Members of a National Insurance Scheme (NIS) inspection team say they were held captive by almost two dozen men for about 20 minutes until businessman Omprakash ‘Buddy’ Shivraj arrived at the New Providence, East Bank housing development site, a source said yesterday.
Almost two weeks have passed and the police are yet to act on the allegations of threats and physical assault made against Shivraj and his employees by the members of the team.
The source, who is close to the team but did not want to be identified for safety concerns, told Stabroek News that the inspectors are still rattled by the incident but are still managing to execute their duties.
When contacted, Shivraj had denied the allegations saying that they were all lies. He said too that it was the NIS employees who were the aggressors and when he arrived at the location he had a peaceful discussion with them before they left. He had said too that it was unreasonable for his records to be seized, when he was paying his workers the following day.
Detailing what transpired on the day of the incident, the source said that the group, comprising Senior Inspector Nicholas Yearwood, inspectors Regan Baxter, Carolyn Peters and Leslie Allen, along with driver Horace Richards, arrived at the location around 10 am.
It was quickly pointed out that prior to its arrival the group did not know that the site, where a housing scheme is being constructed, belonged to Shivraj. The source said that the inspectors were met by workers who refused to provide information about the identity of the owner, although the inspectors identified themselves and outlined the purpose of their visit.
As a result of the uncooperative attitude of the workers, the inspectors decided to walk around the property “to see what evidence they could find,” the source said.
While walking around, Senior Inspector Yearwood found wage records and time sheets in what appeared to be a workers’ changing room. “After they were not giving [any] information, they decide that they will impound the books,” the source said, while explaining that under the law, inspectors have such authority but are required to give a receipt when the seizure is made.
It was at this point that trouble for the group started. The source said that suddenly a red car pulled up and a man holding a cell phone jumped out. According to the source, the man handed Yearwood the phone, saying that Shivraj wanted to have a word with him.
During the short conversation between the two men, it is being alleged that Yearwood was verbally abused by the businessman, which resulted in the inspector handing the phone back to the worker.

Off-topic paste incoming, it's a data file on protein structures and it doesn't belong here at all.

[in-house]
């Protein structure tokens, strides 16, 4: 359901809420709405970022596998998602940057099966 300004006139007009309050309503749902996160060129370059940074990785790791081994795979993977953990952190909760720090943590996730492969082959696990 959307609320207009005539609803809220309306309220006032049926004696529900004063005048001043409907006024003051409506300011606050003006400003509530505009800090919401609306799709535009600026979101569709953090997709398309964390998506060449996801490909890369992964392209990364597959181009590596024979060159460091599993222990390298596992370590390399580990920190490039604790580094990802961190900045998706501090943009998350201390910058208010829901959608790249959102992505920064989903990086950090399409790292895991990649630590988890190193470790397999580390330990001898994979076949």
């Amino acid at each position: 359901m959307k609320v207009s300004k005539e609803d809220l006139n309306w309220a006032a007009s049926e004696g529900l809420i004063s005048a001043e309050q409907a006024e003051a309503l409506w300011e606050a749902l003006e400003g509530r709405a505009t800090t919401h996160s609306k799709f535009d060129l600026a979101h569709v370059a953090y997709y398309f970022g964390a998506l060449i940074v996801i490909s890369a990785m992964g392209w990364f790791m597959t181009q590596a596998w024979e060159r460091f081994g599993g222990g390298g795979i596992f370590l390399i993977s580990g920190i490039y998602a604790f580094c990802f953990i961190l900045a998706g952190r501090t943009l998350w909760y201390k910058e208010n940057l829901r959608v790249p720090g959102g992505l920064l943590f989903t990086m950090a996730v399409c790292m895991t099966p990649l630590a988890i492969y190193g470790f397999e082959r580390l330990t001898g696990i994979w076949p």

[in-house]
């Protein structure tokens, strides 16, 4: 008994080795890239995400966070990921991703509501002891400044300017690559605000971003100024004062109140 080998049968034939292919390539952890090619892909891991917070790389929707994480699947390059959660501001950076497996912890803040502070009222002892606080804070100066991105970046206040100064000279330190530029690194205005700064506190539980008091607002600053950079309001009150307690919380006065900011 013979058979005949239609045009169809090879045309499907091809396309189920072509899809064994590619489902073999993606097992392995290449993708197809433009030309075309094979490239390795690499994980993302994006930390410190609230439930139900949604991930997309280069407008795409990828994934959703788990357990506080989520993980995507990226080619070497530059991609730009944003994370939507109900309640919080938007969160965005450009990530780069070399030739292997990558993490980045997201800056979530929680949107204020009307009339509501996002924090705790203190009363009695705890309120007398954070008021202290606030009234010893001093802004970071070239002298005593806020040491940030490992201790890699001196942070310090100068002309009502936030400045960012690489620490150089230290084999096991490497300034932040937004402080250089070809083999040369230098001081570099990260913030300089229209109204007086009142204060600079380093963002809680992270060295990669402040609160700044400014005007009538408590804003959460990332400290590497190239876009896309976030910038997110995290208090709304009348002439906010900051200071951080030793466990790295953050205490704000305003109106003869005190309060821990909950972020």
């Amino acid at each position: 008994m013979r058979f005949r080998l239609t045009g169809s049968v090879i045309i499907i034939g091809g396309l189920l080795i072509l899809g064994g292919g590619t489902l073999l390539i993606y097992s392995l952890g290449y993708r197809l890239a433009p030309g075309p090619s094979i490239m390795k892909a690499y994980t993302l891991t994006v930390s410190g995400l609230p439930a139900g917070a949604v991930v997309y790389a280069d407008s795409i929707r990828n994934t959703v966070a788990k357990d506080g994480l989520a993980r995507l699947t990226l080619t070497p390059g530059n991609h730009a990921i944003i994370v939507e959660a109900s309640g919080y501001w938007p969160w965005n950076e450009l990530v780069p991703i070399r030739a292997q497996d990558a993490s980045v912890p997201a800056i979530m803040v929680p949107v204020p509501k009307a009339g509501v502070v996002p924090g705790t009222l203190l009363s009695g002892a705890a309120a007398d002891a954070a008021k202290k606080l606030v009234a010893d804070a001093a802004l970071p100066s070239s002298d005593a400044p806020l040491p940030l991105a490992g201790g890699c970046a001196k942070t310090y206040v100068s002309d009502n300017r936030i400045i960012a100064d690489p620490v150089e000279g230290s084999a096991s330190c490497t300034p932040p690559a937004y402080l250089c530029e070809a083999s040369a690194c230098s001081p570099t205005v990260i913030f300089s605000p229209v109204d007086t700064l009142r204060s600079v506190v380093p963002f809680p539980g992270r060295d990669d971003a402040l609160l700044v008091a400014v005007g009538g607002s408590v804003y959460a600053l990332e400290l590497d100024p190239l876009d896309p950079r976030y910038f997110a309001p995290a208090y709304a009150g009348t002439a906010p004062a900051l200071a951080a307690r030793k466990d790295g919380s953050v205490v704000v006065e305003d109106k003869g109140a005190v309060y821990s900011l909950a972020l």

Thereafter, the source explained, the inspectors got into the NIS vehicle with a view of leaving the property, but about twenty workers flocked around. Two bobcats, loaded with steel rods, were used to sandwich the vehicle. The source added that the vehicle’s buckets were elevated further, preventing the inspectors from making an attempt to get to safety.
According to the source, as the group sat in the vehicle, contact was made with superiors, including the Chief Inspector, who was briefed on what was transpiring. Stabroek News was told that the frightened inspectors were left there for 20 minutes until the businessman arrived with four men.
Shivraj, based on the account of the source, had a brief discussion with Yearwood before signalling to his workers to go to the NIS vehicle and retrieve the seized books.
Yearwood, during the conversation, would have identified himself and outlined the reason for the visit, which was to ensure that the employer was registered and was making payments to the Scheme, this newspaper was told. The source said that payment to the NIS was last made in 2004 for this operation.
The source said that the men opened the door and forcibly took the books, which were in the possession of Baxter. When the men bent over, guns could be seen sticking out of their pants’ waist, the source added.
During the commotion, Stabroek News was told, one of the businessman’s employees started taking photographs of the inspectors and threatened that they will “get them at their homes.”
The chief inspector, along with about 10 to 12 persons, later arrived at the location and accompanied the inspectors to the Providence Police Station.
According to the source, members of the group spent about 30 minutes at the police station and not over an hour as has been reported. This newspaper was told that although the report was made, no attempt was made by the ranks to visit the site, something the source said came as no surprise.
The source told Stabroek News that there was a fruitful meeting between the group and Chairman of NIS Dr. Roger Luncheon, four days after the incident occurred. The source pointed out that while commitments have been made to put measures in place, including providing inspectors with vehicles, security and better means of communication, they are all waiting to see what will be the outcome of the matter.
It was further explained that inspectors are there “to see that people uphold the act… and that payments are up to date as well as to look for employees and self employed persons.”
Inspectors are in the fields every day and their work also involved making queries and investigating industrial issues. “There are some very difficult employers but you issue them a warning and thereafter take them to court for no compliance”, the source said.
The source stressed that while the incident was scary, the inspectors will not allow it to daunt their spirits but at the same time, a speedy investigation into the matter is needed.